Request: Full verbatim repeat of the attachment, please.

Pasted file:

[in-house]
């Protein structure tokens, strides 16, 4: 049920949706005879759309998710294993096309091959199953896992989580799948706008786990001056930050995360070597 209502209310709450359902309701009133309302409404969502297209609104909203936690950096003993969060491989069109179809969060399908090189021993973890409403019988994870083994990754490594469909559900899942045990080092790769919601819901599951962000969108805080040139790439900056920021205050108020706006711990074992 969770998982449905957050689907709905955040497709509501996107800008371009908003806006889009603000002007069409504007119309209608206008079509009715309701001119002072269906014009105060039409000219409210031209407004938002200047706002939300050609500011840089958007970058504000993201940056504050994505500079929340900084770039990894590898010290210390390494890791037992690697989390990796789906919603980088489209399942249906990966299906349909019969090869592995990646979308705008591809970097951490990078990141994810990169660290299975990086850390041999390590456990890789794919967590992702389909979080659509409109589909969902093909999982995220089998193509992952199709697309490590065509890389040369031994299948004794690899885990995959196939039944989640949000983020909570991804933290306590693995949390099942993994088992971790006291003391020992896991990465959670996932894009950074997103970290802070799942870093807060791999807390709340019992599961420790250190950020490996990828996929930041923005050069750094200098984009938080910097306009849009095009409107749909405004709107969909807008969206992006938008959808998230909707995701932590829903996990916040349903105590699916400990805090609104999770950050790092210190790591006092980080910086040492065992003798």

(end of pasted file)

[in-house]
């Protein structure tokens, strides 16, 4: 049920949706005879759309998710294993096309091959199953896992989580799948706008786990001056930050995360070597 209502209310709450359902309701009133309302409404969502297209609104909203936690950096003993969060491989069109179809969060399908090189021993973890409403019988994870083994990754490594469909559900899942045990080092790769919601819901599951962000969108805080040139790439900056920021205050108020706006711990074992 969770998982449905957050689907709905955040497709509501996107800008371009908003806006889009603000002007069409504007119309209608206008079509009715309701001119002072269906014009105060039409000219409210031209407004938002200047706002939300050609500011840089958007970058504000993201940056504050994505500079929340900084770039990894590898010290210390390494890791037992690697989390990796789906919603980088489209399942249906990966299906349909019969090869592995990646979308705008591809970097951490990078990141994810990169660290299975990086850390041999390590456990890789794919967590992702389909979080659509409109589909969902093909999982995220089998193509992952199709697309490590065509890389040369031994299948004794690899885990995959196939039944989640949000983020909570991804933290306590693995949390099942993994088992971790006291003391020992896991990465959670996932894009950074997103970290802070799942870093807060791999807390709340019992599961420790250190950020490996990828996929930041923005050069750094200098984009938080910097306009849009095009409107749909405004709107969909807008969206992006938008959808998230909707995701932590829903996990916040349903105590699916400990805090609104999770950050790092210190790591006092980080910086040492065992003798």